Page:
SATURDAY, June 18, 2022 (HealthDay News). Keeping your body well-nourished and hydrated is essential during summer sports and outdoor exercise, according to a nutrition expert.
“For summer training, it’s important to make sure you’re getting enough carbohydrates, fluids, and electrolytes,” says sports nutritionist Kristen Chang, associate director of the Master’s Program in Nutrition and Dietetics at Virginia Tech University.
“You have to make sure your blood sugar levels are maintained at the right level throughout your workout,” Chang said in a university press release, noting that you shouldn’t go to a workout hungry.
This means that you need to think about what you eat and drink before exercise to account for increased water loss through sweat.
This may include increasing fluid intake and electrolytesor foods with a higher water content, including melons such as watermelon, cantaloupe, and honeydew; and soups, smoothies, apples, berries, pineapple, bell peppers, tomatoes, and celery.
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Pay close attention to hydration before and after exercise, Chang recommends.
“You have to make sure that when you sweat a lot, you replenish lost nutrients,” she said.
Take a bottle of water and drink it throughout the day. If you sweat a lot or do a long outdoor workout, you need to replenish your electrolytes or get some sodium to replace what is lost through sweat, Chang suggested.
In addition, “it’s really important to include a quality source of electrolyte, which could be in the form of a sports drink or salty food in addition to water,” Chang said.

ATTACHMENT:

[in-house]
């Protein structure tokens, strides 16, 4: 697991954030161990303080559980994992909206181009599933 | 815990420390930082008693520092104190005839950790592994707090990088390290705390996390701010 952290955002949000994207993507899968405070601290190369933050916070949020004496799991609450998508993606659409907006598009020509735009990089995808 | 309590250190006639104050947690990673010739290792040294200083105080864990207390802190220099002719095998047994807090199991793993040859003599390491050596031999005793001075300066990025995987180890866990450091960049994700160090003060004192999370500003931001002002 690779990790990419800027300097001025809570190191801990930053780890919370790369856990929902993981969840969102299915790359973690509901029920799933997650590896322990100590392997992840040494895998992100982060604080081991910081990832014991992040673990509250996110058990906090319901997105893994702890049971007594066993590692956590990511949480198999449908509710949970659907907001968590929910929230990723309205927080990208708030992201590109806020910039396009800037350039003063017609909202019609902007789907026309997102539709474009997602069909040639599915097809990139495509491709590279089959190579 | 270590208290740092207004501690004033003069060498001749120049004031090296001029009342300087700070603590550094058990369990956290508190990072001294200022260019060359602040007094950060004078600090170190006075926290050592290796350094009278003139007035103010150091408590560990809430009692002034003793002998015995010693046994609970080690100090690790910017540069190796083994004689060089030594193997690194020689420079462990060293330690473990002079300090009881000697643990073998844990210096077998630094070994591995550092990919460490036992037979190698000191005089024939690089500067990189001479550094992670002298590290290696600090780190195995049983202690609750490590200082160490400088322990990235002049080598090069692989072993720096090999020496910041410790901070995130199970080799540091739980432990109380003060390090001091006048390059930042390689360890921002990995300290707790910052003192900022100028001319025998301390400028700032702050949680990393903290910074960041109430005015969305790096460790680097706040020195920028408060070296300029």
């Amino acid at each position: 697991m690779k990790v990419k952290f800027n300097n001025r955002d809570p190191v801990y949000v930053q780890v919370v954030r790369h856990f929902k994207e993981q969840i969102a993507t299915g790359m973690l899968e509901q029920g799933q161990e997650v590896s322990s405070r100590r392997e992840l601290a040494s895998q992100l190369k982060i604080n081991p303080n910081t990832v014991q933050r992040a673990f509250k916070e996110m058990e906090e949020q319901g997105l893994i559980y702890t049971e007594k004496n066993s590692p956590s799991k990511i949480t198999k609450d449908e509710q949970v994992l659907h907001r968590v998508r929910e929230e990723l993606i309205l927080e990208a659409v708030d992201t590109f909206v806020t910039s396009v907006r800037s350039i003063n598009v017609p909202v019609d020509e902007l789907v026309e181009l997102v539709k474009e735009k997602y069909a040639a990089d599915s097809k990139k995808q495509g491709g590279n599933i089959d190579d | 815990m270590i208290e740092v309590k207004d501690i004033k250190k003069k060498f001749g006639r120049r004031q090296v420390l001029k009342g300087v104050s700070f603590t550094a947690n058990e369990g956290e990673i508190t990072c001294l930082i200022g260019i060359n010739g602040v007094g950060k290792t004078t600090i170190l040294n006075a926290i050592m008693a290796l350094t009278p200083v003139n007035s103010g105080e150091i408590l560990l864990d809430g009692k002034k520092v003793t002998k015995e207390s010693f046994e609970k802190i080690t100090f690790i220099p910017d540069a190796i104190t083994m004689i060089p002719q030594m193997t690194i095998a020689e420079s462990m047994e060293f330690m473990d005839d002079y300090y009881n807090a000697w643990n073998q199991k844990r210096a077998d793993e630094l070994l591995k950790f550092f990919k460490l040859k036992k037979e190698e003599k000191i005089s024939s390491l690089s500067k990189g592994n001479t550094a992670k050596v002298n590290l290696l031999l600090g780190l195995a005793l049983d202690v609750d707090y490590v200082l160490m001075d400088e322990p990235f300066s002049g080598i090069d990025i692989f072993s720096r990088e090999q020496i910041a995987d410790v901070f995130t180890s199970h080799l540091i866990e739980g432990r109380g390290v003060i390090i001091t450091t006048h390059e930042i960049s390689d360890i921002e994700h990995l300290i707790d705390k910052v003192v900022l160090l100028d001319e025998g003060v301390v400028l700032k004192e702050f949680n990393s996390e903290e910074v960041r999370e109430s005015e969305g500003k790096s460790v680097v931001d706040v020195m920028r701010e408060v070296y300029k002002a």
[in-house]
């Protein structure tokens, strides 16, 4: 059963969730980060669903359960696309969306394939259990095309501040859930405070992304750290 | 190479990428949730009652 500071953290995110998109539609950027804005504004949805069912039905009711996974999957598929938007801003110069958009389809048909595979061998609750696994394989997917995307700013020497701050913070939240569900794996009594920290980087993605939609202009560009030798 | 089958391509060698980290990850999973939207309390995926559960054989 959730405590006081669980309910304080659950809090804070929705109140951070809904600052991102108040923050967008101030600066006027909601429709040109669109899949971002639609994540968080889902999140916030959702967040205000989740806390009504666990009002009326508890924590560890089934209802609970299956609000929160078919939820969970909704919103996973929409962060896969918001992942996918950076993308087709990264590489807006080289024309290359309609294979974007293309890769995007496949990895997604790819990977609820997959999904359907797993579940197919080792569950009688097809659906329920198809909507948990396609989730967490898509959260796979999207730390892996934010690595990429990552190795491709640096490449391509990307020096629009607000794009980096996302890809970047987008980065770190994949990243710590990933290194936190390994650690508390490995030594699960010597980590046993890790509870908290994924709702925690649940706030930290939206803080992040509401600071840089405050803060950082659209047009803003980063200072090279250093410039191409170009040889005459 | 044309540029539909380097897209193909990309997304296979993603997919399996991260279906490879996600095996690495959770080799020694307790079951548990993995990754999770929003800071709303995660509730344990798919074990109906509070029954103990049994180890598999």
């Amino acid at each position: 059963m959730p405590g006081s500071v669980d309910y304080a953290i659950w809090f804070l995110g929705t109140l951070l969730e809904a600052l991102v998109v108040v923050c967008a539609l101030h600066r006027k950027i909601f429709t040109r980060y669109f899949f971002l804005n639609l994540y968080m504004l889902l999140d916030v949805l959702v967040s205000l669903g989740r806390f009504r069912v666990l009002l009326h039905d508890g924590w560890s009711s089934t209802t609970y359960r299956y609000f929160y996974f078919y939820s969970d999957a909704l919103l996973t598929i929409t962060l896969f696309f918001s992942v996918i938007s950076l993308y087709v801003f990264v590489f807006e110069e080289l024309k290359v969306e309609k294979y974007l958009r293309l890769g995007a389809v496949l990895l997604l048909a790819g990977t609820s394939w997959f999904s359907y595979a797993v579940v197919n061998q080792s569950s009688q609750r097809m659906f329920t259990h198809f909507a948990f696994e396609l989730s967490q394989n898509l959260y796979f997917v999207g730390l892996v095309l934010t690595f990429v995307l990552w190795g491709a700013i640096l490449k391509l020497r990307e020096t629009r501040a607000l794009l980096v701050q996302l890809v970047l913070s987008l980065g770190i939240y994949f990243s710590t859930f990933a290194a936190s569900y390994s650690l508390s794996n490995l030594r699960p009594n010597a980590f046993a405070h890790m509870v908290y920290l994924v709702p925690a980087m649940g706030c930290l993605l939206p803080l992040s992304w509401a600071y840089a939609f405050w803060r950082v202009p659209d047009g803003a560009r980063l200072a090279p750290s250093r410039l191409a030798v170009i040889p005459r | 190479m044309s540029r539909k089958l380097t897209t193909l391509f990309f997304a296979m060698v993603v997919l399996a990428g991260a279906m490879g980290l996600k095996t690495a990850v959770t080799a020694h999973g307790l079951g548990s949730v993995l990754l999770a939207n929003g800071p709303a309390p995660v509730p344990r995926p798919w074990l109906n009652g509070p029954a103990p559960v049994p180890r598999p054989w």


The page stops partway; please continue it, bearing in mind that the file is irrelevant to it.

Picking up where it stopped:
Keep track of your hydration status, she said.
“An easy way to do this is to keep track of the color of your urine. If it’s dark and concentrated and you rarely go to the bathroom, you need to drink more fluids,” Chang said. “If your urine is consistently clear and you make frequent pit stops, you may excessive moisture.”
To replenish energy after a workout, eat a snack or meal that includes easily digestible carbohydrates and protein.
“Especially in the heat of the summer, many people finish training and are simply not hungry. They don’t have an appetite and don’t want to eat,” Chang said. “Regardless, it’s important to give your body the nutrients it needs to recover. In these cases, it’s easier to use liquid nutrients like milk, juice, or smoothies.”
And give your body a chance to adjust, Chang advises: In hot weather, exercise outdoors to avoid heat-related illnesses.
“Many people don’t realize the negative impact that heat and humidity have on the body,” she said. “If you are not feeling well, slow down or stop. Be active and carry a source of fluid with you at all times.”
Mayo Clinic has more on heat and exercise.
SOURCE: Virginia Tech University press release June 10, 2022